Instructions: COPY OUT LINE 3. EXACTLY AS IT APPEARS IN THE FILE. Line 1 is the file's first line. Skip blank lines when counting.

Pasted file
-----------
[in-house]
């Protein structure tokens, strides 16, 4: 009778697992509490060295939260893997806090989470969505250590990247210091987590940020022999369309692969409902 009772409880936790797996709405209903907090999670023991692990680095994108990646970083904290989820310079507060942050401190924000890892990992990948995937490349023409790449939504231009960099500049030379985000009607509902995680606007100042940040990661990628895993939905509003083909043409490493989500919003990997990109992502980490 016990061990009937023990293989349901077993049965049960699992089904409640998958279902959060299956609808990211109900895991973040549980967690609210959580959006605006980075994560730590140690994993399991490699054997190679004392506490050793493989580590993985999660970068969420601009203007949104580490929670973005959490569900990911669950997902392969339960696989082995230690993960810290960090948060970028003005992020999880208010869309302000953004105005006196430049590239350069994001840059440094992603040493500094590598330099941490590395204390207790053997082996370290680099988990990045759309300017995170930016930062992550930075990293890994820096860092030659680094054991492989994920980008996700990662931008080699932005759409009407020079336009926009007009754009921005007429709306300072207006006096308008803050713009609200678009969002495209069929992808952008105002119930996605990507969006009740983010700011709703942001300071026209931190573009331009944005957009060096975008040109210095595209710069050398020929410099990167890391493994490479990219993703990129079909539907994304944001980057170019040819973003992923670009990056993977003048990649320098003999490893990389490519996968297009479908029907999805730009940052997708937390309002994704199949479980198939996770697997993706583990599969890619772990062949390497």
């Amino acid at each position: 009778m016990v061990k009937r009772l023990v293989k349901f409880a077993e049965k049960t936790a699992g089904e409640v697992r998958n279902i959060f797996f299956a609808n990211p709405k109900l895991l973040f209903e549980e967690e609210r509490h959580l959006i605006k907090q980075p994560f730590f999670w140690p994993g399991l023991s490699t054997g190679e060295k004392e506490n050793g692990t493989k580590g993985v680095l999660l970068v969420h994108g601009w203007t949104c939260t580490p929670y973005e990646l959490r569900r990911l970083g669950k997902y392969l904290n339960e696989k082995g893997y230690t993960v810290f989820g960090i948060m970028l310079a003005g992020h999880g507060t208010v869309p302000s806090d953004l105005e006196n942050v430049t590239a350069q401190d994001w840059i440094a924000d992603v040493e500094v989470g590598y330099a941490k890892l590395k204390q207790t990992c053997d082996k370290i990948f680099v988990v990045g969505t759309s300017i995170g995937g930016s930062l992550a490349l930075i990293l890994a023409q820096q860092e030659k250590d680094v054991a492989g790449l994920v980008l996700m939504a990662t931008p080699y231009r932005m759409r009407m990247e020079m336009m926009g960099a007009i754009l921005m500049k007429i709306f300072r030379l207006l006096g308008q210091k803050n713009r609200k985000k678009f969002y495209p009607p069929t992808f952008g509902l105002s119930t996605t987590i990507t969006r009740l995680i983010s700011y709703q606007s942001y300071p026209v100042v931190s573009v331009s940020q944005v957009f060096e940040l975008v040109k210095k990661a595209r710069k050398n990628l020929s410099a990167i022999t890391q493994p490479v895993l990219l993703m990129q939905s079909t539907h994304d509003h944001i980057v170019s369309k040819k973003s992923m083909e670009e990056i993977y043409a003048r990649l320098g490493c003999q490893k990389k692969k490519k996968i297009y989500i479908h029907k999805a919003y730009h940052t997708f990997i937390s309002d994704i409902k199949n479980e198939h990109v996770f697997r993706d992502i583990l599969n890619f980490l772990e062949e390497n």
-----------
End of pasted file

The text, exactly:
């Amino acid at each position: 009778m016990v061990k009937r009772l023990v293989k349901f409880a077993e049965k049960t936790a699992g089904e409640v697992r998958n279902i959060f797996f299956a609808n990211p709405k109900l895991l973040f209903e549980e967690e609210r509490h959580l959006i605006k907090q980075p994560f730590f999670w140690p994993g399991l023991s490699t054997g190679e060295k004392e506490n050793g692990t493989k580590g993985v680095l999660l970068v969420h994108g601009w203007t949104c939260t580490p929670y973005e990646l959490r569900r990911l970083g669950k997902y392969l904290n339960e696989k082995g893997y230690t993960v810290f989820g960090i948060m970028l310079a003005g992020h999880g507060t208010v869309p302000s806090d953004l105005e006196n942050v430049t590239a350069q401190d994001w840059i440094a924000d992603v040493e500094v989470g590598y330099a941490k890892l590395k204390q207790t990992c053997d082996k370290i990948f680099v988990v990045g969505t759309s300017i995170g995937g930016s930062l992550a490349l930075i990293l890994a023409q820096q860092e030659k250590d680094v054991a492989g790449l994920v980008l996700m939504a990662t931008p080699y231009r932005m759409r009407m990247e020079m336009m926009g960099a007009i754009l921005m500049k007429i709306f300072r030379l207006l006096g308008q210091k803050n713009r609200k985000k678009f969002y495209p009607p069929t992808f952008g509902l105002s119930t996605t987590i990507t969006r009740l995680i983010s700011y709703q606007s942001y300071p026209v100042v931190s573009v331009s940020q944005v957009f060096e940040l975008v040109k210095k990661a595209r710069k050398n990628l020929s410099a990167i022999t890391q493994p490479v895993l990219l993703m990129q939905s079909t539907h994304d509003h944001i980057v170019s369309k040819k973003s992923m083909e670009e990056i993977y043409a003048r990649l320098g490493c003999q490893k990389k692969k490519k996968i297009y989500i479908h029907k999805a919003y730009h940052t997708f990997i937390s309002d994704i409902k199949n479980e198939h990109v996770f697997r993706d992502i583990l599969n890619f980490l772990e062949e390497n």